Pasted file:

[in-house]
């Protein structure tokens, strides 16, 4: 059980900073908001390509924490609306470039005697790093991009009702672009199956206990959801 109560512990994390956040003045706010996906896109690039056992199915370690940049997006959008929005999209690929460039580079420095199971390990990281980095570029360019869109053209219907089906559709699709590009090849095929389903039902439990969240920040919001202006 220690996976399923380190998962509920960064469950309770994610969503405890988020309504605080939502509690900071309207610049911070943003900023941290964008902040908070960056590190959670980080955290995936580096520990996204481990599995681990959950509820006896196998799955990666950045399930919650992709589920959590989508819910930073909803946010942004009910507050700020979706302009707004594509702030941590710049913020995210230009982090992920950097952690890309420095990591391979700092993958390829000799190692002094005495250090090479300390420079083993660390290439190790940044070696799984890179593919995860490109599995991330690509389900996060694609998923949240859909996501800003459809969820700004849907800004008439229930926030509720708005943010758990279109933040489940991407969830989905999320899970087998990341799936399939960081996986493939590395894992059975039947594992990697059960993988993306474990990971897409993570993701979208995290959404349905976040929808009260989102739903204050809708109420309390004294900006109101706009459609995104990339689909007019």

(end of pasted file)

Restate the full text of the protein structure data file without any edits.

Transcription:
[in-house]
């Protein structure tokens, strides 16, 4: 059980900073908001390509924490609306470039005697790093991009009702672009199956206990959801 109560512990994390956040003045706010996906896109690039056992199915370690940049997006959008929005999209690929460039580079420095199971390990990281980095570029360019869109053209219907089906559709699709590009090849095929389903039902439990969240920040919001202006 220690996976399923380190998962509920960064469950309770994610969503405890988020309504605080939502509690900071309207610049911070943003900023941290964008902040908070960056590190959670980080955290995936580096520990996204481990599995681990959950509820006896196998799955990666950045399930919650992709589920959590989508819910930073909803946010942004009910507050700020979706302009707004594509702030941590710049913020995210230009982090992920950097952690890309420095990591391979700092993958390829000799190692002094005495250090090479300390420079083993660390290439190790940044070696799984890179593919995860490109599995991330690509389900996060694609998923949240859909996501800003459809969820700004849907800004008439229930926030509720708005943010758990279109933040489940991407969830989905999320899970087998990341799936399939960081996986493939590395894992059975039947594992990697059960993988993306474990990971897409993570993701979208995290959404349905976040929808009260989102739903204050809708109420309390004294900006109101706009459609995104990339689909007019």